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Officials have confirmed that the surfer who was killed in a shark attack on Saturday at Manresa State Beach in Santa Cruz County was 26-year-old Ben Kelly, owner of Ben Kelly Surfboards.
The Santa Cruz County coroner’s office identified Kelly, who was attacked at about 1:30 p.m. Saturday by an unknown shark species about a mile south of the main parking lot, California State Parks said in a statement.
Kelly was pronounced dead at the scene and the Santa Cruz County Sheriff’s Office has notified his family.
According to the “about” section on his company’s website, Kelly is a self-taught surfboard shaper with boards “well represented here at home in Santa Cruz, California” and across the globe in Bali, South Africa, Mexico, Central America, Peru and in Hawaii.
A video posted on his company’s website shows Kelly shaping a surfboard at his Watsonville production studio Paradise Fiberglass.
“What started as a way to fuel my own surfing passion has now become a way to stoke out my fellow surfers, and that is truly fulfilling for me,” Kelly said in his bio. “It’s the way I have found to give back to others.”
On Kelly’s company Instagram page, where he posted a photo May 4 of his latest surfboard project, Aly Thompson, who said she was a resident assistant with Kelly in 2014 at Vanguard University in Costa Mesa, posted a comment saying that she is “devastated.”
“I can’t imagine all that your family, Katie, and all those who loved you are holding right now,” Thompson said. “It was an honor to know you and to experience the capacity and ferocity you loved others with. Our year as RAs together was an absolute joy, and I am thankful to have known and experienced life with you in it. Praying for peace that surpasses all understanding and sending so much love.”
On the same post, Jeremy Pedron said he was heartbroken.
“Ben you have always been of the truly kindest & sweetest individuals out there,” Pedron said. “Your love of others always has a felt impact on your community. Your family is in our prayers and our hearts sad. God take care of him for us he deserves the best.”
Kelly and his wife also had a social marketing company, Authentic Approach.
According to the sheriff’s office, the attack occurred within 100 yards offshore near Sand Dollar Beach. The park is about five miles west of Watsonville.
Raymond Silver, who shot drone footage of sharks for his YouTube channel Stingray FPV, said he went out to some cliffs just south of New Brighton State Beach on April 30 and saw about 10 sharks in total around that area of Monterey Bay and said that his colleague Eric Mailander saw about 31 sharks over several days.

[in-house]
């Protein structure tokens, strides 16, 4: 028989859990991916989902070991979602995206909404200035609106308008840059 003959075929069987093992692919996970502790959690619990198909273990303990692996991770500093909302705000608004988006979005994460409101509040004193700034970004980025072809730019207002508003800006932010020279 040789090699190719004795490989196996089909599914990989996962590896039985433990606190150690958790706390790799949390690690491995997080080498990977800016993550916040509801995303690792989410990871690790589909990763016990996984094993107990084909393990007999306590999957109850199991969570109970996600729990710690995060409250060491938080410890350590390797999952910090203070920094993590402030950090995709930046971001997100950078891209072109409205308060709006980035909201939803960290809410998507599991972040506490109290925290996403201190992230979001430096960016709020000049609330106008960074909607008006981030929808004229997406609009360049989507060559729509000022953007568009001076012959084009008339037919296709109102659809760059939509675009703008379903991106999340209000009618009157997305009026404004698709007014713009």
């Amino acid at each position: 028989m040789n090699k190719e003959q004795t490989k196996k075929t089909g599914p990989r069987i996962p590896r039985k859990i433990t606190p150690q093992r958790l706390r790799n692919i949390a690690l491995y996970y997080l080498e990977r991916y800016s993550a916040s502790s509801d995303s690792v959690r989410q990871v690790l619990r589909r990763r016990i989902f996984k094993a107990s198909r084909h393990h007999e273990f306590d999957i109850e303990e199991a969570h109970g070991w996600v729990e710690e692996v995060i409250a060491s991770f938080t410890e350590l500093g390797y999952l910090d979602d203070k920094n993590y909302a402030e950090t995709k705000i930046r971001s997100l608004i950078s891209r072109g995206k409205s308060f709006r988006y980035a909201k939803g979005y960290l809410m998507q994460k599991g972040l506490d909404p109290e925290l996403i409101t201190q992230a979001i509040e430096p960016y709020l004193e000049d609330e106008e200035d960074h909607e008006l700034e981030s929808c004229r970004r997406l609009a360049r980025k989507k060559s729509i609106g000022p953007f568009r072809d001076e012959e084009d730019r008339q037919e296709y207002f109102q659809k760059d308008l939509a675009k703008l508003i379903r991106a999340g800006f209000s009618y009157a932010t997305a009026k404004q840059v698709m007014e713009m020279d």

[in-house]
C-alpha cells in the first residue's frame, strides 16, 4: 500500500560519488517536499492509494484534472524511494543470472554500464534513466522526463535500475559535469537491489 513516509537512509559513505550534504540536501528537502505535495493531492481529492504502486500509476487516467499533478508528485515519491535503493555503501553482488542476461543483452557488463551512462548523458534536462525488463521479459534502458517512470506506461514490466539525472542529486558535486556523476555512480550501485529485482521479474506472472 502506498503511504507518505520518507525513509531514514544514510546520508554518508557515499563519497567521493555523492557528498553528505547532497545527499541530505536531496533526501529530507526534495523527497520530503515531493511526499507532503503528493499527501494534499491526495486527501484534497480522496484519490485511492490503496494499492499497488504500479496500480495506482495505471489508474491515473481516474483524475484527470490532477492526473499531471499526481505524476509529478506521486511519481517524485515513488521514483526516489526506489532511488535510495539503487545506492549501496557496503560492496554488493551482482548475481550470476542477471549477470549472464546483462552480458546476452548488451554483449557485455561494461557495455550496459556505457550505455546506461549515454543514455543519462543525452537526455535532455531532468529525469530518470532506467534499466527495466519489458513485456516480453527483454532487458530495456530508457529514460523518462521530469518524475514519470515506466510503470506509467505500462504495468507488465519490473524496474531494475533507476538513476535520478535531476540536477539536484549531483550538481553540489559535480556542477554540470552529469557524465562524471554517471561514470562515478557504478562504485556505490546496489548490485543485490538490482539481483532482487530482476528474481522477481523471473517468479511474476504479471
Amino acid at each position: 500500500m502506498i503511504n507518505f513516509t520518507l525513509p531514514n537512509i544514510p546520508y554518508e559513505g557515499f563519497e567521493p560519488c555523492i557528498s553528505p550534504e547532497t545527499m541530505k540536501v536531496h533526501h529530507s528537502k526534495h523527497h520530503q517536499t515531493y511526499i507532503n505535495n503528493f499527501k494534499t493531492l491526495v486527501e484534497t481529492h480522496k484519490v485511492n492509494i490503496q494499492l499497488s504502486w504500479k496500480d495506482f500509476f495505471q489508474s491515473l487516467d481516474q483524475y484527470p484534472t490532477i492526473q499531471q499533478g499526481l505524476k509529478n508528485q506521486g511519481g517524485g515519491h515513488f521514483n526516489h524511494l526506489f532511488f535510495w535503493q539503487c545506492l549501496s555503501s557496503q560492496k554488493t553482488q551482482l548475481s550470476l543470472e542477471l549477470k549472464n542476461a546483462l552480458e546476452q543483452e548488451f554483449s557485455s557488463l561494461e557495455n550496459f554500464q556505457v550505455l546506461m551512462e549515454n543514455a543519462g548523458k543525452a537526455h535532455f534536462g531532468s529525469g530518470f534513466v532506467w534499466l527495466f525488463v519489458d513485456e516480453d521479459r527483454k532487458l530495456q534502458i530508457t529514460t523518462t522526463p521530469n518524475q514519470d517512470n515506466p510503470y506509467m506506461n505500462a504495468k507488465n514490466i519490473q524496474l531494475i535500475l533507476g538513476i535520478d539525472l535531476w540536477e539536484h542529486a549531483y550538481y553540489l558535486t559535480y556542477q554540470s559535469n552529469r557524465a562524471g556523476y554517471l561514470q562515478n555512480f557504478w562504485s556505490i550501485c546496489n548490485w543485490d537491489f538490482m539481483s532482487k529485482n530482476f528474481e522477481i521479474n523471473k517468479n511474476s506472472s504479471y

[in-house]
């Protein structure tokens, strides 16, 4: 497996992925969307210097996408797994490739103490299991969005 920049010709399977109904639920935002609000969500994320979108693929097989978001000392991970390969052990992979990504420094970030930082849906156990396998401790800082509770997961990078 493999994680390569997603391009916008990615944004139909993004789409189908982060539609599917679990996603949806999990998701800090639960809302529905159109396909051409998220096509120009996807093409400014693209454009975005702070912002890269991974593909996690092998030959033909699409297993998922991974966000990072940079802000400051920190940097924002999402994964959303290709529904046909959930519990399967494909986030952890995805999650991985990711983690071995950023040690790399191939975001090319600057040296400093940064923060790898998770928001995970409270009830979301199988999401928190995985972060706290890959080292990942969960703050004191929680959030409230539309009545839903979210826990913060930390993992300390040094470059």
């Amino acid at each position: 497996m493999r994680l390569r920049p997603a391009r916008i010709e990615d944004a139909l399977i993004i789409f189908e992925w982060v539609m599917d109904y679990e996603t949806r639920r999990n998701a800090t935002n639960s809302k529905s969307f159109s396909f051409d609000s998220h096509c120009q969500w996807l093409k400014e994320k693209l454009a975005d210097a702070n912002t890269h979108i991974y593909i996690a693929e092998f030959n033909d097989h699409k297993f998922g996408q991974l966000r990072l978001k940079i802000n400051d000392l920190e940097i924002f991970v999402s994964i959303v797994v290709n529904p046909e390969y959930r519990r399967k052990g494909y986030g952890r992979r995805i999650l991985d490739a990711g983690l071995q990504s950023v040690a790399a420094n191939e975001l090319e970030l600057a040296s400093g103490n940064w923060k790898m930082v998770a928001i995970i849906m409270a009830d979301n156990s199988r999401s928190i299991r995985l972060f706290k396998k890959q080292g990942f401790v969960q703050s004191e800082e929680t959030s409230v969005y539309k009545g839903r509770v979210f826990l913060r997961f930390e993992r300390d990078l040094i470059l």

Silver said while he was shooting the drone footage he saw a kayaker and a couple swimming on the beach. He rushed over to the couple first, who were just 500 feet away from one of the sharks, Silver said, and yelled at them to get out of the water.
“They were about knee-deep in water, and one of them was so close,” Silver said. “They said they knew there were sharks, but they thought they would be near the cement ship where they usually hang out.”
Silver called Kelly’s death “tragic.” He said that in the past there have been “plenty of posters up” warning surfers and swimmers to watch out for sharks, but to his surprise, he said he didn’t find them at the closed-down state beach.
“There’s definitely a large presence right now,” Silver said. “This is the most I’ve seen in one spot. Most surfers go to the kelp beds, and the sharks stay away from those. At Manresa, there was a good amount of surf and not much kelp.”
Given that the sharks he saw were about 8 to 12 feet long, Silver said he suspects that most of them were juveniles that tend to travel along the coast to hunt before adulthood, when they go out into the open ocean.
On Saturday, Gabe McKenna, public safety superintendent with California State Parks, said a person flagged down a lifeguard patrolling the area to report the attack.
The water a mile south and a mile north of the attack will be closed for five days, until Thursday, May 14.
Officials are urging people to avoid the area. Signs have been posted at beach entrances and access points warning beachgoers about the attack.
Santa Cruz County closed all of its parks and beaches and banned surfing as part of the shelter-in-place order put in place to stem the coronavirus pandemic. But it reopened them and allowed surfing again in mid-April.
Shark attacks are very rare. According to the International Shark Attack File at the Florida Museum, which tracks shark attacks, there were just 64 unprovoked attacks on humans worldwide in 2019. Three have occurred in California.
In March, a shark bit the board of a paddleboarder near Capitola, narrowly missing him, according to the sheriff’s office.
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